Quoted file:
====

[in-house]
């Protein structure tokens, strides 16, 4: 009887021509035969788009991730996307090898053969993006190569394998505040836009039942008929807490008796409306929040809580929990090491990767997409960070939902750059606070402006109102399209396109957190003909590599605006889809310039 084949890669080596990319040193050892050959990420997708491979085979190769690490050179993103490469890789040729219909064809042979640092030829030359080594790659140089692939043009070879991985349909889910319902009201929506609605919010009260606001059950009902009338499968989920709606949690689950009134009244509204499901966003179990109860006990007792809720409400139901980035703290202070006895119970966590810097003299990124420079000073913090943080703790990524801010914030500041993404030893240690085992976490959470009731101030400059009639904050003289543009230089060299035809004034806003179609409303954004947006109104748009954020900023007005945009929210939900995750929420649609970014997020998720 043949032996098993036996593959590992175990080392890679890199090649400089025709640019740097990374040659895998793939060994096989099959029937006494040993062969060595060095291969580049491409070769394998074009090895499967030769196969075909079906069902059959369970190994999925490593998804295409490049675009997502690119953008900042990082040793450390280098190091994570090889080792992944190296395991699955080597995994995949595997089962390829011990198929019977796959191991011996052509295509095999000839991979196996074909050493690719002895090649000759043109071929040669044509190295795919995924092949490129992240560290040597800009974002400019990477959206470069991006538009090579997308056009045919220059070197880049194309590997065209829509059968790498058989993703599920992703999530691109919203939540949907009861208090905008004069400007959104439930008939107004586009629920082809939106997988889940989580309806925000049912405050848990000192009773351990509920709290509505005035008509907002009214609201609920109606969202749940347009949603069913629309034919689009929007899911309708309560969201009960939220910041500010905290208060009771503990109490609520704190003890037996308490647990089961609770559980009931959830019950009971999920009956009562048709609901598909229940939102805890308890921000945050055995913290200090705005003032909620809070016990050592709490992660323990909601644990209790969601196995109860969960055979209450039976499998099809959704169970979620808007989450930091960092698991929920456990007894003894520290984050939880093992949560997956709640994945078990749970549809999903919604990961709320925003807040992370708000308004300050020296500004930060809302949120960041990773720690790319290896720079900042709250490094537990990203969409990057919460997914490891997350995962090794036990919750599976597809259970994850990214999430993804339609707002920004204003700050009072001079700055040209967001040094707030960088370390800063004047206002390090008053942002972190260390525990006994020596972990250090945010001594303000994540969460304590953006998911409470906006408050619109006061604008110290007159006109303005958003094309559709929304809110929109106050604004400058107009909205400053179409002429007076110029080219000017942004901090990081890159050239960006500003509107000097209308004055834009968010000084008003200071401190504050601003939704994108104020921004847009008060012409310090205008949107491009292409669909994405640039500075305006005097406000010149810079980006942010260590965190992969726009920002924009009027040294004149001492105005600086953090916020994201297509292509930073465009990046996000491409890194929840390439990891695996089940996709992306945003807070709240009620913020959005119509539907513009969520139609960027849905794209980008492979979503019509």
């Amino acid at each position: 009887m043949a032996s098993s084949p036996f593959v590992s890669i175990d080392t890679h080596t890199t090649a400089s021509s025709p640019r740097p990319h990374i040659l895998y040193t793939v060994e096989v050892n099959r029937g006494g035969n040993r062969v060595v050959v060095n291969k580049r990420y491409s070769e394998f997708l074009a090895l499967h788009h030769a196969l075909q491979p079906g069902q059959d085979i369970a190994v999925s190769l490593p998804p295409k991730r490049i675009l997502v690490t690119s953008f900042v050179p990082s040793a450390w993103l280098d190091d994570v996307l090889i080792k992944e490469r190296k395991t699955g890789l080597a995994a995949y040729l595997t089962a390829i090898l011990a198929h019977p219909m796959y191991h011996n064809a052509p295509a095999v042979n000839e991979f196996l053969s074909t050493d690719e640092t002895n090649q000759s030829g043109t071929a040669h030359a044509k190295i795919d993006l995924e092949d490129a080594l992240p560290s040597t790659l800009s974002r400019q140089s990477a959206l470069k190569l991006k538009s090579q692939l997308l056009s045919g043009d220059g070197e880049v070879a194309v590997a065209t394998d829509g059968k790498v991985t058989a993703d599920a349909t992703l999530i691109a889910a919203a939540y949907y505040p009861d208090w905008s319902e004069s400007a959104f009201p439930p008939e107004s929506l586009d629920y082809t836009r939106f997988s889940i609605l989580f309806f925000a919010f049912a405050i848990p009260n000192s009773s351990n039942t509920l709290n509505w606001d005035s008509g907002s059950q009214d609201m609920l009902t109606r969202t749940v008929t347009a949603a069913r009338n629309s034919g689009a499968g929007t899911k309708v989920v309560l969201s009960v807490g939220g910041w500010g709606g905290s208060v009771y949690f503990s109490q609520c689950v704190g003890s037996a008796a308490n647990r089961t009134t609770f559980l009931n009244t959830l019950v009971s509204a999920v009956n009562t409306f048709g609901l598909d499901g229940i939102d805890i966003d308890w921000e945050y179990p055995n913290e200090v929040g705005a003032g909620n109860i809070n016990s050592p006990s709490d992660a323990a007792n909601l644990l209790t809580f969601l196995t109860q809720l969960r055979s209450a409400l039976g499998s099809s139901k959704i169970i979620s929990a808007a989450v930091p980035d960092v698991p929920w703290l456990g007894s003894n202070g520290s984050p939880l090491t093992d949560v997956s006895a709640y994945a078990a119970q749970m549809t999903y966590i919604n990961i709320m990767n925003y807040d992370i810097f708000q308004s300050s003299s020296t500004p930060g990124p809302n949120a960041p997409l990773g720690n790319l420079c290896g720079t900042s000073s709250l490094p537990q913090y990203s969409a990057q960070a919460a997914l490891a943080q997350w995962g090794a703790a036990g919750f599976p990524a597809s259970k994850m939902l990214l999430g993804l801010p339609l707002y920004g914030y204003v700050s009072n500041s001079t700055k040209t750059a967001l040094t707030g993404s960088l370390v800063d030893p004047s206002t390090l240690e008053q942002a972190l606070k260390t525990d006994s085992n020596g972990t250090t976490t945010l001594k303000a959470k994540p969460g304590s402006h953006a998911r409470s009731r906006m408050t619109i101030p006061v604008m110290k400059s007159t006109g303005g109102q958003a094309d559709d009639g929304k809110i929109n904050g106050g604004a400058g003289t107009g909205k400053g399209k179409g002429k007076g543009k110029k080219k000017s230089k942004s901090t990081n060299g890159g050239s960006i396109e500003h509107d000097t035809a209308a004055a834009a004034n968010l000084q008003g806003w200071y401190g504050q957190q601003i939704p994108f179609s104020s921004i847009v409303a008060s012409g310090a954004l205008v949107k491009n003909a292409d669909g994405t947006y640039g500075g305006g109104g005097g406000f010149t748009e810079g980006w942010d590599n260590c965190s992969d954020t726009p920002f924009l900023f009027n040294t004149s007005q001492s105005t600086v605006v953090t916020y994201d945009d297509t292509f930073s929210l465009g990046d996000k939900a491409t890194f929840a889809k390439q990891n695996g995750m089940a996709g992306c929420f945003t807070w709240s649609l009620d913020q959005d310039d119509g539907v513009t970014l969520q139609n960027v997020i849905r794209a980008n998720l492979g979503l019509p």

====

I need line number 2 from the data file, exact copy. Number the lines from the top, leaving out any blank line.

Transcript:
């Protein structure tokens, strides 16, 4: 009887021509035969788009991730996307090898053969993006190569394998505040836009039942008929807490008796409306929040809580929990090491990767997409960070939902750059606070402006109102399209396109957190003909590599605006889809310039 084949890669080596990319040193050892050959990420997708491979085979190769690490050179993103490469890789040729219909064809042979640092030829030359080594790659140089692939043009070879991985349909889910319902009201929506609605919010009260606001059950009902009338499968989920709606949690689950009134009244509204499901966003179990109860006990007792809720409400139901980035703290202070006895119970966590810097003299990124420079000073913090943080703790990524801010914030500041993404030893240690085992976490959470009731101030400059009639904050003289543009230089060299035809004034806003179609409303954004947006109104748009954020900023007005945009929210939900995750929420649609970014997020998720 043949032996098993036996593959590992175990080392890679890199090649400089025709640019740097990374040659895998793939060994096989099959029937006494040993062969060595060095291969580049491409070769394998074009090895499967030769196969075909079906069902059959369970190994999925490593998804295409490049675009997502690119953008900042990082040793450390280098190091994570090889080792992944190296395991699955080597995994995949595997089962390829011990198929019977796959191991011996052509295509095999000839991979196996074909050493690719002895090649000759043109071929040669044509190295795919995924092949490129992240560290040597800009974002400019990477959206470069991006538009090579997308056009045919220059070197880049194309590997065209829509059968790498058989993703599920992703999530691109919203939540949907009861208090905008004069400007959104439930008939107004586009629920082809939106997988889940989580309806925000049912405050848990000192009773351990509920709290509505005035008509907002009214609201609920109606969202749940347009949603069913629309034919689009929007899911309708309560969201009960939220910041500010905290208060009771503990109490609520704190003890037996308490647990089961609770559980009931959830019950009971999920009956009562048709609901598909229940939102805890308890921000945050055995913290200090705005003032909620809070016990050592709490992660323990909601644990209790969601196995109860969960055979209450039976499998099809959704169970979620808007989450930091960092698991929920456990007894003894520290984050939880093992949560997956709640994945078990749970549809999903919604990961709320925003807040992370708000308004300050020296500004930060809302949120960041990773720690790319290896720079900042709250490094537990990203969409990057919460997914490891997350995962090794036990919750599976597809259970994850990214999430993804339609707002920004204003700050009072001079700055040209967001040094707030960088370390800063004047206002390090008053942002972190260390525990006994020596972990250090945010001594303000994540969460304590953006998911409470906006408050619109006061604008110290007159006109303005958003094309559709929304809110929109106050604004400058107009909205400053179409002429007076110029080219000017942004901090990081890159050239960006500003509107000097209308004055834009968010000084008003200071401190504050601003939704994108104020921004847009008060012409310090205008949107491009292409669909994405640039500075305006005097406000010149810079980006942010260590965190992969726009920002924009009027040294004149001492105005600086953090916020994201297509292509930073465009990046996000491409890194929840390439990891695996089940996709992306945003807070709240009620913020959005119509539907513009969520139609960027849905794209980008492979979503019509």